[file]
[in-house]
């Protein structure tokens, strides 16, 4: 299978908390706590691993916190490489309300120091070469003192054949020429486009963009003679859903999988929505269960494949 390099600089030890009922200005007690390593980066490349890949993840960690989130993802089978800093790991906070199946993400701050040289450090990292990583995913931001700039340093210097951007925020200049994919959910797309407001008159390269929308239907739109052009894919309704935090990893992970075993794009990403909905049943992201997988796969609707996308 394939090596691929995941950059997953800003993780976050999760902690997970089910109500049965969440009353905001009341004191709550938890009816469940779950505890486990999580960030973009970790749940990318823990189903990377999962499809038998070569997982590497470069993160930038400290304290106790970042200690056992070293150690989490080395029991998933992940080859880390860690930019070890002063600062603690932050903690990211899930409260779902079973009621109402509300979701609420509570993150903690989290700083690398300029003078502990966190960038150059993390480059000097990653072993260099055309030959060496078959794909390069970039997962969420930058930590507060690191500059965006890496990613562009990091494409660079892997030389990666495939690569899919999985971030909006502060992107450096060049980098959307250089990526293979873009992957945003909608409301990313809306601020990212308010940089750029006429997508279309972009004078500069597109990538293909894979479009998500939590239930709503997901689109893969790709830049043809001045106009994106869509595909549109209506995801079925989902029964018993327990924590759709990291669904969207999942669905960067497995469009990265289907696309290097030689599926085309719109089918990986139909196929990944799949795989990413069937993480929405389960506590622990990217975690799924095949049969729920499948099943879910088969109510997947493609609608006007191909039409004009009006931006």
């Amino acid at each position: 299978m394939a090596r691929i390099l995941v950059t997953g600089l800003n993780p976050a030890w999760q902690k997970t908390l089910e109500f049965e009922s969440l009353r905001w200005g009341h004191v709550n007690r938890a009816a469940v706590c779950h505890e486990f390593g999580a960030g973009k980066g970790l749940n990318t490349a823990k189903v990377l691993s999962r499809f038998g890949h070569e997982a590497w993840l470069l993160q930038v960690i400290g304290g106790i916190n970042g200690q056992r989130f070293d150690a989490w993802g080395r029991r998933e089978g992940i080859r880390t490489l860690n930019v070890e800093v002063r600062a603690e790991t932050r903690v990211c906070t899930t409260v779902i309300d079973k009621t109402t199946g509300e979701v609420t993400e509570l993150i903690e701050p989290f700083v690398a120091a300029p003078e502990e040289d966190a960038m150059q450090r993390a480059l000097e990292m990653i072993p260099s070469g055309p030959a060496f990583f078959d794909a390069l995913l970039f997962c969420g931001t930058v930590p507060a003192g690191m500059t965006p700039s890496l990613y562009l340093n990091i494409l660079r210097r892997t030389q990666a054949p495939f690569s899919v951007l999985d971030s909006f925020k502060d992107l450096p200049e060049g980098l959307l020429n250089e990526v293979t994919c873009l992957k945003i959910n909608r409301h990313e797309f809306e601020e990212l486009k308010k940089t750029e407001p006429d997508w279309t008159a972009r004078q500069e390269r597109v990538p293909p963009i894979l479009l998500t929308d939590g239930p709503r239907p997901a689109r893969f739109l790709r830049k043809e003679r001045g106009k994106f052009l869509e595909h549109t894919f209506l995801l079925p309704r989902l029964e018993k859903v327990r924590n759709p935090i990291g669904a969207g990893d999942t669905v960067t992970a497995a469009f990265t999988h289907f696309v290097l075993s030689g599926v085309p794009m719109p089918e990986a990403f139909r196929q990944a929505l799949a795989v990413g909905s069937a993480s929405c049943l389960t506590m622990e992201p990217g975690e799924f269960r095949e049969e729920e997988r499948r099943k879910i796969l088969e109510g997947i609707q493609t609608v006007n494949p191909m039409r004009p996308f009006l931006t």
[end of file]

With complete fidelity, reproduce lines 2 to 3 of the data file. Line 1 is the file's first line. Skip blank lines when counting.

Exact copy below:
């Protein structure tokens, strides 16, 4: 299978908390706590691993916190490489309300120091070469003192054949020429486009963009003679859903999988929505269960494949 390099600089030890009922200005007690390593980066490349890949993840960690989130993802089978800093790991906070199946993400701050040289450090990292990583995913931001700039340093210097951007925020200049994919959910797309407001008159390269929308239907739109052009894919309704935090990893992970075993794009990403909905049943992201997988796969609707996308 394939090596691929995941950059997953800003993780976050999760902690997970089910109500049965969440009353905001009341004191709550938890009816469940779950505890486990999580960030973009970790749940990318823990189903990377999962499809038998070569997982590497470069993160930038400290304290106790970042200690056992070293150690989490080395029991998933992940080859880390860690930019070890002063600062603690932050903690990211899930409260779902079973009621109402509300979701609420509570993150903690989290700083690398300029003078502990966190960038150059993390480059000097990653072993260099055309030959060496078959794909390069970039997962969420930058930590507060690191500059965006890496990613562009990091494409660079892997030389990666495939690569899919999985971030909006502060992107450096060049980098959307250089990526293979873009992957945003909608409301990313809306601020990212308010940089750029006429997508279309972009004078500069597109990538293909894979479009998500939590239930709503997901689109893969790709830049043809001045106009994106869509595909549109209506995801079925989902029964018993327990924590759709990291669904969207999942669905960067497995469009990265289907696309290097030689599926085309719109089918990986139909196929990944799949795989990413069937993480929405389960506590622990990217975690799924095949049969729920499948099943879910088969109510997947493609609608006007191909039409004009009006931006």
């Amino acid at each position: 299978m394939a090596r691929i390099l995941v950059t997953g600089l800003n993780p976050a030890w999760q902690k997970t908390l089910e109500f049965e009922s969440l009353r905001w200005g009341h004191v709550n007690r938890a009816a469940v706590c779950h505890e486990f390593g999580a960030g973009k980066g970790l749940n990318t490349a823990k189903v990377l691993s999962r499809f038998g890949h070569e997982a590497w993840l470069l993160q930038v960690i400290g304290g106790i916190n970042g200690q056992r989130f070293d150690a989490w993802g080395r029991r998933e089978g992940i080859r880390t490489l860690n930019v070890e800093v002063r600062a603690e790991t932050r903690v990211c906070t899930t409260v779902i309300d079973k009621t109402t199946g509300e979701v609420t993400e509570l993150i903690e701050p989290f700083v690398a120091a300029p003078e502990e040289d966190a960038m150059q450090r993390a480059l000097e990292m990653i072993p260099s070469g055309p030959a060496f990583f078959d794909a390069l995913l970039f997962c969420g931001t930058v930590p507060a003192g690191m500059t965006p700039s890496l990613y562009l340093n990091i494409l660079r210097r892997t030389q990666a054949p495939f690569s899919v951007l999985d971030s909006f925020k502060d992107l450096p200049e060049g980098l959307l020429n250089e990526v293979t994919c873009l992957k945003i959910n909608r409301h990313e797309f809306e601020e990212l486009k308010k940089t750029e407001p006429d997508w279309t008159a972009r004078q500069e390269r597109v990538p293909p963009i894979l479009l998500t929308d939590g239930p709503r239907p997901a689109r893969f739109l790709r830049k043809e003679r001045g106009k994106f052009l869509e595909h549109t894919f209506l995801l079925p309704r989902l029964e018993k859903v327990r924590n759709p935090i990291g669904a969207g990893d999942t669905v960067t992970a497995a469009f990265t999988h289907f696309v290097l075993s030689g599926v085309p794009m719109p089918e990986a990403f139909r196929q990944a929505l799949a795989v990413g909905s069937a993480s929405c049943l389960t506590m622990e992201p990217g975690e799924f269960r095949e049969e729920e997988r499948r099943k879910i796969l088969e109510g997947i609707q493609t609608v006007n494949p191909m039409r004009p996308f009006l931006t």